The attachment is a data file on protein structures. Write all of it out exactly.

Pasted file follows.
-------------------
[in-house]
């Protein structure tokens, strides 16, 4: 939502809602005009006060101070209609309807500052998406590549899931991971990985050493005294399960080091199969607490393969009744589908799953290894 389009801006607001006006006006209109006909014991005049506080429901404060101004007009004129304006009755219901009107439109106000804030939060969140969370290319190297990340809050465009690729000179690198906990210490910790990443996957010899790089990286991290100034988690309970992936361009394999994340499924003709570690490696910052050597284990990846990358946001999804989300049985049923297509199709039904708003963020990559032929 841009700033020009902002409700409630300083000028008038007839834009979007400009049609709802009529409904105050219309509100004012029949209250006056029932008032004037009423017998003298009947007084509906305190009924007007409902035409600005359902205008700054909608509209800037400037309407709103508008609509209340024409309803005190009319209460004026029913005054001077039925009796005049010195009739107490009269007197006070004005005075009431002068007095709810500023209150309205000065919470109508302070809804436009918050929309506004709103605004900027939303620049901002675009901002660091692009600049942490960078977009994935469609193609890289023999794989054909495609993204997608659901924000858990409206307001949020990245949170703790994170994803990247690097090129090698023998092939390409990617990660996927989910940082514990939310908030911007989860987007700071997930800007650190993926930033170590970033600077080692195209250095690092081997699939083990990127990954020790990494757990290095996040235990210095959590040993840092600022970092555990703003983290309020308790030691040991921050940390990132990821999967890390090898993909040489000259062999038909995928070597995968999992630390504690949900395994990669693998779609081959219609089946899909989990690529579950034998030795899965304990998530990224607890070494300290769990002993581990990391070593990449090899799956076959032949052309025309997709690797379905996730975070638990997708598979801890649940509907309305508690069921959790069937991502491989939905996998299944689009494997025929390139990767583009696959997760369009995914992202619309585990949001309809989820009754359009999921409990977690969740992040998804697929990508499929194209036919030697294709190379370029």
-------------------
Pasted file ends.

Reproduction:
[in-house]
């Protein structure tokens, strides 16, 4: 939502809602005009006060101070209609309807500052998406590549899931991971990985050493005294399960080091199969607490393969009744589908799953290894 389009801006607001006006006006209109006909014991005049506080429901404060101004007009004129304006009755219901009107439109106000804030939060969140969370290319190297990340809050465009690729000179690198906990210490910790990443996957010899790089990286991290100034988690309970992936361009394999994340499924003709570690490696910052050597284990990846990358946001999804989300049985049923297509199709039904708003963020990559032929 841009700033020009902002409700409630300083000028008038007839834009979007400009049609709802009529409904105050219309509100004012029949209250006056029932008032004037009423017998003298009947007084509906305190009924007007409902035409600005359902205008700054909608509209800037400037309407709103508008609509209340024409309803005190009319209460004026029913005054001077039925009796005049010195009739107490009269007197006070004005005075009431002068007095709810500023209150309205000065919470109508302070809804436009918050929309506004709103605004900027939303620049901002675009901002660091692009600049942490960078977009994935469609193609890289023999794989054909495609993204997608659901924000858990409206307001949020990245949170703790994170994803990247690097090129090698023998092939390409990617990660996927989910940082514990939310908030911007989860987007700071997930800007650190993926930033170590970033600077080692195209250095690092081997699939083990990127990954020790990494757990290095996040235990210095959590040993840092600022970092555990703003983290309020308790030691040991921050940390990132990821999967890390090898993909040489000259062999038909995928070597995968999992630390504690949900395994990669693998779609081959219609089946899909989990690529579950034998030795899965304990998530990224607890070494300290769990002993581990990391070593990449090899799956076959032949052309025309997709690797379905996730975070638990997708598979801890649940509907309305508690069921959790069937991502491989939905996998299944689009494997025929390139990767583009696959997760369009995914992202619309585990949001309809989820009754359009999921409990977690969740992040998804697929990508499929194209036919030697294709190379370029």